The Cushing’s syndrome brings together all the symptoms and signs that result from a long-term exposure of high concentrations of blood cortisol. It can originate from:

  • the administration of glucocorticoids = iatrogenic Cushing’s syndrome – rare in cats
  • the over secretion of endogenous cortisol = naturally occurring feline Cushing’s syndrome

 

Cushing’s syndrome is rare in cats compared to dogs. In most cases, the disease is naturally occurring. It mainly comes from an excessive secretion of adrenocorticotropic hormone (ACTH) from the pituitary gland that triggers the secretion of cortisol by the adrenal glands. Alternatively, tumors can cause an enlargement of the adrenal glands and lead directly to the excessive production of cortisol.

The cat is relatively insensitive to the negative side effects of long-term administration of glucocorticoids. It appears that many cats that have Cushing’s syndrome also suffer from diabetes. We have seen that persistent high concentrations of blood cortisol could lead to Cushing’s disease. Glucocorticoids and cortisol also play a role in insulin resistance and diabetes onset and progression. Glucocorticoids stimulate the production of glucose from liver and skeletal muscles glycogen. They inhibit insulin sensitivity. Glucocorticoid excess impairs insulin secretion within the pancreatic beta cells, hence helping the diabetes to progress from glucose intolerance to overt diabetes mellitus.

In addition to classic diabetes signs (polyuria, polydipsia, weight loss, weakness, lethargy), the cat may display other symptoms linked to excesses in blood cortisol:

  • Redistribution of the body fat in the abdominal region: pot belly symptom
  • Blood vessel friability causes bruising
  • Curling of ear tips comes from weakened cartilages
  • Skin disorders such as symmetrical hair loss in the trunk area, thinning of the skin, fragile skin, or skin susceptibility to infections

 

The diagnostic strategy includes two steps. It consists firstly of establishing the diagnosis of hyperadrenocorticism with a suppression dexamethasone test also called low-dose dexamethasone screening test (LDDST) possibly completed or preceded by a urine cortisol test.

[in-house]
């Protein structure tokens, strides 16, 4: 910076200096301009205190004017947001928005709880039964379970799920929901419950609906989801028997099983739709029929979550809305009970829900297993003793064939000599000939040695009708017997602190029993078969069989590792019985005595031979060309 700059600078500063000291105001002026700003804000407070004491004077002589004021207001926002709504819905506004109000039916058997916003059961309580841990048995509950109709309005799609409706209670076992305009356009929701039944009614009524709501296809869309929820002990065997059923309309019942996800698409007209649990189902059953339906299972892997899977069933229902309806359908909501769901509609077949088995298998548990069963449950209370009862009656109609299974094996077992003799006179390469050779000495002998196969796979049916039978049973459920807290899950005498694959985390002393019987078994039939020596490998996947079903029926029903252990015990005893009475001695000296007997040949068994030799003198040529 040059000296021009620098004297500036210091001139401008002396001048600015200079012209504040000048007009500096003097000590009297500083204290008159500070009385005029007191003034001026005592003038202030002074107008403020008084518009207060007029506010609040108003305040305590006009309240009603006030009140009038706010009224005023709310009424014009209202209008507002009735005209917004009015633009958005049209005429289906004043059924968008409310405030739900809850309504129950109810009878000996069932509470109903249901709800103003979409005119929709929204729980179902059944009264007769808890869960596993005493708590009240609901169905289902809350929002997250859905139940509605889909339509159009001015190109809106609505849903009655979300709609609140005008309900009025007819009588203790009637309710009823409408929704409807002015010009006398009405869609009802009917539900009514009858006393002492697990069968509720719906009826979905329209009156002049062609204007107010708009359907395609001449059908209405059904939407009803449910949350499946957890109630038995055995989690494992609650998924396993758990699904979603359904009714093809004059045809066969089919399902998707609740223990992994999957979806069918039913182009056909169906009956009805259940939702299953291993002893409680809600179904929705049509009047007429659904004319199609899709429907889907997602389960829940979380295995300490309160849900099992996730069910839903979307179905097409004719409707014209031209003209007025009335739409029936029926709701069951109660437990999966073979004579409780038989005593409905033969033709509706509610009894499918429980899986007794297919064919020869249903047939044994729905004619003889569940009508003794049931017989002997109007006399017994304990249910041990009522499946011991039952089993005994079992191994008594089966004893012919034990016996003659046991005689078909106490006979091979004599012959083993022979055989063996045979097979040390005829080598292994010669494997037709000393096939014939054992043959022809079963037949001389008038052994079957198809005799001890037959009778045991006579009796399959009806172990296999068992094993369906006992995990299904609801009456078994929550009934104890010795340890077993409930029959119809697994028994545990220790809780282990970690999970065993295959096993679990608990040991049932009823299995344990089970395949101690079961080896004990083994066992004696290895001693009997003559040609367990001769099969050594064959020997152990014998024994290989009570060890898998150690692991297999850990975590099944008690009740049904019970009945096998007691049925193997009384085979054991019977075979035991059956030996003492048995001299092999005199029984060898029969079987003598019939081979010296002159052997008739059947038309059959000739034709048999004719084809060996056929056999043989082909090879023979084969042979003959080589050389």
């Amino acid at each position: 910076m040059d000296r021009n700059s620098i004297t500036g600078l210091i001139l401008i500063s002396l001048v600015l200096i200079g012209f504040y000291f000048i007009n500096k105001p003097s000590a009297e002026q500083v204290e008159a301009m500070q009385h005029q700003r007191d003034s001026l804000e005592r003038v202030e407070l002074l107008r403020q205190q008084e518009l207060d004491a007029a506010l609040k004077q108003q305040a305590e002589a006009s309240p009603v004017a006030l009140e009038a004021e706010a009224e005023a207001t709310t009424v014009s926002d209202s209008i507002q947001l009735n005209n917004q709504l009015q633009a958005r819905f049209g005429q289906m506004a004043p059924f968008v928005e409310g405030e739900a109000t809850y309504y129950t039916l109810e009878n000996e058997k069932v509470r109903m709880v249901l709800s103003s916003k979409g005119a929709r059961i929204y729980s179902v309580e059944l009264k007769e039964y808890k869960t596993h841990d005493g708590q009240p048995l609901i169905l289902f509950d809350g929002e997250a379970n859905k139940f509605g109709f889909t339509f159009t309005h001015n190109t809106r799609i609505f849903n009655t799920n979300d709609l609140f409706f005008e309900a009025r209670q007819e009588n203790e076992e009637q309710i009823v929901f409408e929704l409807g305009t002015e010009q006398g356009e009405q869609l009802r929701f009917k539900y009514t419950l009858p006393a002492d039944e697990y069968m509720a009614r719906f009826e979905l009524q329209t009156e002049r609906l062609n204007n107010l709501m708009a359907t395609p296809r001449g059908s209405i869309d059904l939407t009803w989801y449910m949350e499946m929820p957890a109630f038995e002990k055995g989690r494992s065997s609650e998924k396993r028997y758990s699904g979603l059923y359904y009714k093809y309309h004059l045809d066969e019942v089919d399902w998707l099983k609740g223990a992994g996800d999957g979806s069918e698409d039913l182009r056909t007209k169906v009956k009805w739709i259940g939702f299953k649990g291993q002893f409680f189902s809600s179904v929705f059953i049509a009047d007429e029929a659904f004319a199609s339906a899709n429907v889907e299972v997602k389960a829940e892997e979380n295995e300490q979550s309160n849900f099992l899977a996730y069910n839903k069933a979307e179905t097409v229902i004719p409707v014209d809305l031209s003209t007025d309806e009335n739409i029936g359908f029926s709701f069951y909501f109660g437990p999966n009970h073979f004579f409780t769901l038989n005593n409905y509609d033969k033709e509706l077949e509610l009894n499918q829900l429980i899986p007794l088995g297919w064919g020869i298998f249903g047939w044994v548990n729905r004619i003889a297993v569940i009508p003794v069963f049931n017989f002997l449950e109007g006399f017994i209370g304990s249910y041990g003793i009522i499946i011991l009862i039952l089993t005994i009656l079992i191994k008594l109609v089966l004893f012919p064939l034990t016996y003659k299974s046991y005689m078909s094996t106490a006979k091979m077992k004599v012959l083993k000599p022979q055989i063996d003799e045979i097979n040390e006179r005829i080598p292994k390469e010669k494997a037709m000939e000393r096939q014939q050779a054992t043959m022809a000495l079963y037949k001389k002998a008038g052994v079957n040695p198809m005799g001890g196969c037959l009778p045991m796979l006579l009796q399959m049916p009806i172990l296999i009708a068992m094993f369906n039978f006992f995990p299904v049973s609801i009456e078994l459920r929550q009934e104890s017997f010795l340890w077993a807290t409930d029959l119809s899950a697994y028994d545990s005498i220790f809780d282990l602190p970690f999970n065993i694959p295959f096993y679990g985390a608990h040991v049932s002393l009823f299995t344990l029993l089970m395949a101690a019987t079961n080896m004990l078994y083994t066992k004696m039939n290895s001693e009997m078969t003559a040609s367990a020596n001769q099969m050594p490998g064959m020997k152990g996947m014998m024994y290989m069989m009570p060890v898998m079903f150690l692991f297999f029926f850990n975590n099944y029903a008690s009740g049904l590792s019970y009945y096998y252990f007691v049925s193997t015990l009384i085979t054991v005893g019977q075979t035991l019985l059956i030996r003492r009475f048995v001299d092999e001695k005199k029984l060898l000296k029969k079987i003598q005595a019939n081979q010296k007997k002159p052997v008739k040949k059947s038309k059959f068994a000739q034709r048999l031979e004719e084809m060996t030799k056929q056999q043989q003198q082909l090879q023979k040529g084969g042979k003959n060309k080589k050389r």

Then, the vet will have to discriminate between pituitary-dependent hyperadrenocorticism (PDH) and adrenocortical tumor hyperadrenocorticism (ATH), with a high-dose dexamethasone suppression test (HDDST).

Treatment of pituitary dependent hyperadrenocorticism: the pituitary gland (=hypophysis) may be removed, but surgery is difficult because the gland is very close to the brain. Radiation therapy may be preferred, especially for controlling malignant tumors. In complement, some drugs such as trilostane, or mitotane may be prescribed although they are not registered in cats. They require careful monitoring and good owner information.

Treatment of adrenal tumor hyperadrenocorticism: removing one or both adrenal glands by surgery is preferred whenever possible. Sometimes, the too large size of the adrenal glands, the tissue vascularization, or the presence of a malignant tumor makes surgery not advisable. A medicinal therapy will be then provided.

Cushing’s disease is a severe disease whose prognosis is guarded or grave. Treatment brings relief to the cat and prolongs its survival time, but it is not likely to survive more than two years.

 

Renal disease

Chronic kidney disease (CKD) is a very frequent disease in middle aged to older cats. CKD is frequently associated with cat systemic hypertension and hyperthyroidism.

Kidneys are made of numerous (400 000) nephrons, functional subunits that removes from blood wastes, water and minerals. CKD is a silent disease whose symptoms develop late. Initially, a kidney inflammation, caused by complex autoimmune disorders or infections, destroys nephrons and triggers the onset of CKD. This initial injury induces the slow progression of the disease through a cascade of nephrons death.

Diabetes, by increasing urine osmolarity and kidney tissues inflammation can trigger or precipitate renal disease. However, as renal disease is much more frequent in cats than diabetes, and progresses slower, it should be considered, in most cases, as a diabetes concurrent disease rather than a complication.

If a renal disease is diagnosed in a diabetic cat, the control of blood glucose becomes part of the therapeutic strategy for slowing down the kidney disease. The cat will be fed with a renal diet, low in protein and phosphorus, but higher in carbohydrates. The insulin dose will be increased to compensate for the additional amounts of carbohydrates.

 

Summary
Description
Some diseases are more frequently seen in cats with diabetes. This article lists and describes them. It tells they must be suspected in diabetic cats and explains how they may dramatically complicate the treatment course.